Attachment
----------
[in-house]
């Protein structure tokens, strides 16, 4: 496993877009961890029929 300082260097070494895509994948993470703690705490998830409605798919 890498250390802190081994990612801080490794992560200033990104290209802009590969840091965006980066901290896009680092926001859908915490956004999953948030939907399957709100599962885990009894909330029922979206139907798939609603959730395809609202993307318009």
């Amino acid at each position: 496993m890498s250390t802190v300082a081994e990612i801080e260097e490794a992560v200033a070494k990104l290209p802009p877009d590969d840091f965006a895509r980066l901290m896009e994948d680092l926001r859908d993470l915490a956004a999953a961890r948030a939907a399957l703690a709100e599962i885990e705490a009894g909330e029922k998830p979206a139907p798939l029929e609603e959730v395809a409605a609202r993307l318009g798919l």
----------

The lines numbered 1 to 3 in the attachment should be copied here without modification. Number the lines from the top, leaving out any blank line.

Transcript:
[in-house]
């Protein structure tokens, strides 16, 4: 496993877009961890029929 300082260097070494895509994948993470703690705490998830409605798919 890498250390802190081994990612801080490794992560200033990104290209802009590969840091965006980066901290896009680092926001859908915490956004999953948030939907399957709100599962885990009894909330029922979206139907798939609603959730395809609202993307318009």
């Amino acid at each position: 496993m890498s250390t802190v300082a081994e990612i801080e260097e490794a992560v200033a070494k990104l290209p802009p877009d590969d840091f965006a895509r980066l901290m896009e994948d680092l926001r859908d993470l915490a956004a999953a961890r948030a939907a399957l703690a709100e599962i885990e705490a009894g909330e029922k998830p979206a139907p798939l029929e609603e959730v395809a409605a609202r993307l318009g798919l």